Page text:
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And then there were three

Attempts to save Algoma Central Railway (ACR) passenger service are still rolling along, with deadlines to account for the potential loss of the $2.2-million government subsidy fast approaching. Tom Dodds, CEO of the Sault Ste.
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Attempts to save Algoma Central Railway (ACR) passenger service are still rolling along, with deadlines to account for the potential loss of the $2.2-million government subsidy fast approaching.

Tom Dodds, CEO of the Sault Ste. Marie Economic Development Corporation, said he is cautiously optimistic as talks move forward with the four respondents to the expression of interest which was sent out to various operators across North America.

“Right now we have basic passenger service, we’re trying to crank it up to something more,” he said.

Dodds is a key member of the working group trying to save the passenger service between Sault Ste. Marie and Hearst after the Canadian government eliminated the line from the Remote Passenger Rail Program subsidy last year.

“When I pressed the folks in the bureaucracy why, they weren’t giving me the criteria the decision was made on,” said Dodds.

Instead of accepting the decision, groups such as the ACR Passenger Service Working Group and the Coalition for Algoma Passenger Trains (CAPT) began working on an alternate solution.

The working group consists of stakeholders from Sault Ste. Marie and Hearst, and areas in-between.

“We created our own role, we just made it out of thin air,” he said.

Last April the federal government granted a one-time extension to the subsidy under pressure from those groups and municipalities affected. The extension will allow the Algoma Central Rail passenger service to run until March 31, 2015.

The ACR line is currently owned and operated by the Canadian National Railway Company (CN), which is primarily a freight rail operator.

The expression of interest was sent to approximately 25 firms, one of which the working group hopes will run passenger service on the CN line as a third-party operator, allowing CN to continue to run freight.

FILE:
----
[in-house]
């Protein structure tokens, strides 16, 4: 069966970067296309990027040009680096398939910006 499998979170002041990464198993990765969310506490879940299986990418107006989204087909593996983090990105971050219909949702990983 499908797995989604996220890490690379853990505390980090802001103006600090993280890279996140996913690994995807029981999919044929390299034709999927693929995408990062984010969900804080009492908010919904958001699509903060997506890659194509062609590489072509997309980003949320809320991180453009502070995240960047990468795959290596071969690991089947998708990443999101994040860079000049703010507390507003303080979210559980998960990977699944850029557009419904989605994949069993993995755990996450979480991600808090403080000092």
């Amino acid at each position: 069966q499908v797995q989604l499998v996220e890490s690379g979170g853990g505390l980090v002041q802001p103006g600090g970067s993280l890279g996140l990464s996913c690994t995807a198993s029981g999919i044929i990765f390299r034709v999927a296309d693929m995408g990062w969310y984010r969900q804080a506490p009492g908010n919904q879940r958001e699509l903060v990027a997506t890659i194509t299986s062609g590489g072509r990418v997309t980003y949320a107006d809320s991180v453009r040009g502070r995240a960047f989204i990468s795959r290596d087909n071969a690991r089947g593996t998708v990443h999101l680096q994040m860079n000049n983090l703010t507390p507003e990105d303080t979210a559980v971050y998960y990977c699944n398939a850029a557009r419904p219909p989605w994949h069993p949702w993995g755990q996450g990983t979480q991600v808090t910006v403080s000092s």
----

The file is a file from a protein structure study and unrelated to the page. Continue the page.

Hearst Mayor Roger Sigouin, who was interviewed before his recent re-election, said he remembers John Rowswell’s multimodal initiatives and sees the line as vital for moving freight from his town.

“We’re the best position of anyone else for wood, mining, anything else. West-East, North-South,” said Sigouin.

Sigouin spoke to SooToday in Sault Ste. Marie recently when a delegation from Hearst travelled to the city by train to meet with other members of the working group.

“I don’t know how much the government looks at rail in the north and passengers, tourists (are) all part of that,” he said.

Dodds said the process to find companies to operate the passenger service has been a productive one, with four qualified respondants to the expression of interest.

One respondant has since dropped out, which doesn't concern Dodds.

"They weren't aligned with what we were trying to do," he said.

Those threee remaining respondents are also interested in taking on operation of the passenger service along the ACR line as well as the Agawa Canyon tour trains, and all have been asked to provide formal proposals, advancing them to the next stage of the process.

“We want to have a firm that is focused on providing passenger service. It’s in their interest that the passenger experience is enhanced. We are hoping it will be enhanced to a point that it becomes a tourist attraction,” said Dodds.

“At the same time, the average Joe who wants to take his canoe out isn’t priced out of the opportunity to do so,” he added.

Those proposals are due this Friday.

The federal government has suggested that they are no longer interested in providing a subsidy to CN, but the working group is considering setting up a non-profit organization. Dodds hopes the government may be more inclined to fund a non-profit with a transportation and tourism focus than funding CN directly.

"Part of it is optics," said Dodds.

Setting up a non-profit can take up to a year or more to complete - time the working group does not have.

“In pragmatic terms there would have to be an existing non-profit to take that on,” said Dodds.

Dodds said he sees the continued passenger service along the Algoma Central Railway(ACR) line as another piece of the puzzle for the future of transportation in the Algoma region.

“A good rail east, a good rail north and a port,” he said, referencing the proposed Port of Algoma.

Dodds said there is a bigger picture than what the government is looking at it now.

“What’s the smart way for Essar Ports to approach CN and CP so they see it as a win?” he said.

Dodds said he knows that even if the working group finds a qualified respondent who produces an attractive business plan they still need to convince CN and the federal government.

“I’ve seen these things go sideways pretty quick," he said.

He has also seen stalled projects switch into fast-forward mode overnight.

“I’ve been working 20 years on a deep-water port. Suddenly it just falls in your lap because somebody from a large global corporation says ‘Wait a minute, these guys are right in the middle of the Great Lakes.’”

Sigouin also knows the battle is far from over.

“I know Mr. Harper has a different vision. He has money to fight overseas, we have to fight to keep (the ACR passenger service).”

(FILE PHOTO: A plaque in an ACR passenger car notes that the train is financially assisted by the Government of Canada. CN rail threatened to discontinue passenger service along the ACR line by April, 2014 but was convinced to continue for another year with a one-time cash injection by the government. Kenneth Armstrong/SooToday)